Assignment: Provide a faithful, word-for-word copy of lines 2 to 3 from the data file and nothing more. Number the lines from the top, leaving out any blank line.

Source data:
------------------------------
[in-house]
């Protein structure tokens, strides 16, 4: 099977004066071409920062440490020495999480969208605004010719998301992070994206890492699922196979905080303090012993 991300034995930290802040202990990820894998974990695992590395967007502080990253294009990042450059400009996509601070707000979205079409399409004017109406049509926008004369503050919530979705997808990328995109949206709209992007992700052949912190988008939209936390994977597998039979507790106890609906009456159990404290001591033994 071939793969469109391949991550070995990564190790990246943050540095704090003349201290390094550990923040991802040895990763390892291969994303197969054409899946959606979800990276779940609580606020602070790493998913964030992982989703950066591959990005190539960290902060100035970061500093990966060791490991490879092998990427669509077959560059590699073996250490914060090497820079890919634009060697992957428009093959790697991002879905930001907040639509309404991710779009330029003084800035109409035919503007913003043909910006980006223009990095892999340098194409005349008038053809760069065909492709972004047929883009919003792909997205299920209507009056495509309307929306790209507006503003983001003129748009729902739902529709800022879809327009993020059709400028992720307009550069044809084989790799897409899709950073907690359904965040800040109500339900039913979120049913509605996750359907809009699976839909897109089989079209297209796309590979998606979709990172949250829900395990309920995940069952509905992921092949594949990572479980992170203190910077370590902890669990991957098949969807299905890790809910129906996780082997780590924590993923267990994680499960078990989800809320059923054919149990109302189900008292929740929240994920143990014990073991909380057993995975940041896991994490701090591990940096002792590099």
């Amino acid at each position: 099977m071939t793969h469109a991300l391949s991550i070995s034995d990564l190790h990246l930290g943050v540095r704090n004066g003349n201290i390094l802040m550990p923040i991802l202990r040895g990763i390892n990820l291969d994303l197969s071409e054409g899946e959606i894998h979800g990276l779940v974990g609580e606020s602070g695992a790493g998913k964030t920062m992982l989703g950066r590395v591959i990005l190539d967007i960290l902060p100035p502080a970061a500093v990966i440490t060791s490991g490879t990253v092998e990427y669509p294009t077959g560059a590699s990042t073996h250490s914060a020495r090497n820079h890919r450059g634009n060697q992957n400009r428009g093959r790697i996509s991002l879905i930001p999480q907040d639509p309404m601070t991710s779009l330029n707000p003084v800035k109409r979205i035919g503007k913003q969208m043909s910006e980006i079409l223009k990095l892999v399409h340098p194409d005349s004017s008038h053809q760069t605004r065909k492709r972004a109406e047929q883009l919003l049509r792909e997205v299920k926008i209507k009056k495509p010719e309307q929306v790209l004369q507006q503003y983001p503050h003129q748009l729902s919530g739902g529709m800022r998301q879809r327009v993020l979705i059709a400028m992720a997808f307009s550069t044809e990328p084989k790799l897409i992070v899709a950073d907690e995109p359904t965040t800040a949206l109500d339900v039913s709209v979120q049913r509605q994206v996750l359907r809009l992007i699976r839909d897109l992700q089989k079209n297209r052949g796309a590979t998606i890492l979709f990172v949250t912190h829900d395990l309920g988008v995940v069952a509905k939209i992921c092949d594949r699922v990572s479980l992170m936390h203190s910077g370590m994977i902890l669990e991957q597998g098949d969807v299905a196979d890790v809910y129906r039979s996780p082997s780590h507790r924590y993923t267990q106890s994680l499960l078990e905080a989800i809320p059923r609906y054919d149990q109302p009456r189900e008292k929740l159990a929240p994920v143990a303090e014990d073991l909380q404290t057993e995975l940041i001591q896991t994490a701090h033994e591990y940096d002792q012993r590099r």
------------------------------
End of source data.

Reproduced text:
């Protein structure tokens, strides 16, 4: 099977004066071409920062440490020495999480969208605004010719998301992070994206890492699922196979905080303090012993 991300034995930290802040202990990820894998974990695992590395967007502080990253294009990042450059400009996509601070707000979205079409399409004017109406049509926008004369503050919530979705997808990328995109949206709209992007992700052949912190988008939209936390994977597998039979507790106890609906009456159990404290001591033994 071939793969469109391949991550070995990564190790990246943050540095704090003349201290390094550990923040991802040895990763390892291969994303197969054409899946959606979800990276779940609580606020602070790493998913964030992982989703950066591959990005190539960290902060100035970061500093990966060791490991490879092998990427669509077959560059590699073996250490914060090497820079890919634009060697992957428009093959790697991002879905930001907040639509309404991710779009330029003084800035109409035919503007913003043909910006980006223009990095892999340098194409005349008038053809760069065909492709972004047929883009919003792909997205299920209507009056495509309307929306790209507006503003983001003129748009729902739902529709800022879809327009993020059709400028992720307009550069044809084989790799897409899709950073907690359904965040800040109500339900039913979120049913509605996750359907809009699976839909897109089989079209297209796309590979998606979709990172949250829900395990309920995940069952509905992921092949594949990572479980992170203190910077370590902890669990991957098949969807299905890790809910129906996780082997780590924590993923267990994680499960078990989800809320059923054919149990109302189900008292929740929240994920143990014990073991909380057993995975940041896991994490701090591990940096002792590099």
């Amino acid at each position: 099977m071939t793969h469109a991300l391949s991550i070995s034995d990564l190790h990246l930290g943050v540095r704090n004066g003349n201290i390094l802040m550990p923040i991802l202990r040895g990763i390892n990820l291969d994303l197969s071409e054409g899946e959606i894998h979800g990276l779940v974990g609580e606020s602070g695992a790493g998913k964030t920062m992982l989703g950066r590395v591959i990005l190539d967007i960290l902060p100035p502080a970061a500093v990966i440490t060791s490991g490879t990253v092998e990427y669509p294009t077959g560059a590699s990042t073996h250490s914060a020495r090497n820079h890919r450059g634009n060697q992957n400009r428009g093959r790697i996509s991002l879905i930001p999480q907040d639509p309404m601070t991710s779009l330029n707000p003084v800035k109409r979205i035919g503007k913003q969208m043909s910006e980006i079409l223009k990095l892999v399409h340098p194409d005349s004017s008038h053809q760069t605004r065909k492709r972004a109406e047929q883009l919003l049509r792909e997205v299920k926008i209507k009056k495509p010719e309307q929306v790209l004369q507006q503003y983001p503050h003129q748009l729902s919530g739902g529709m800022r998301q879809r327009v993020l979705i059709a400028m992720a997808f307009s550069t044809e990328p084989k790799l897409i992070v899709a950073d907690e995109p359904t965040t800040a949206l109500d339900v039913s709209v979120q049913r509605q994206v996750l359907r809009l992007i699976r839909d897109l992700q089989k079209n297209r052949g796309a590979t998606i890492l979709f990172v949250t912190h829900d395990l309920g988008v995940v069952a509905k939209i992921c092949d594949r699922v990572s479980l992170m936390h203190s910077g370590m994977i902890l669990e991957q597998g098949d969807v299905a196979d890790v809910y129906r039979s996780p082997s780590h507790r924590y993923t267990q106890s994680l499960l078990e905080a989800i809320p059923r609906y054919d149990q109302p009456r189900e008292k929740l159990a929240p994920v143990a303090e014990d073991l909380q404290t057993e995975l940041i001591q896991t994490a701090h033994e591990y940096d002792q012993r590099r």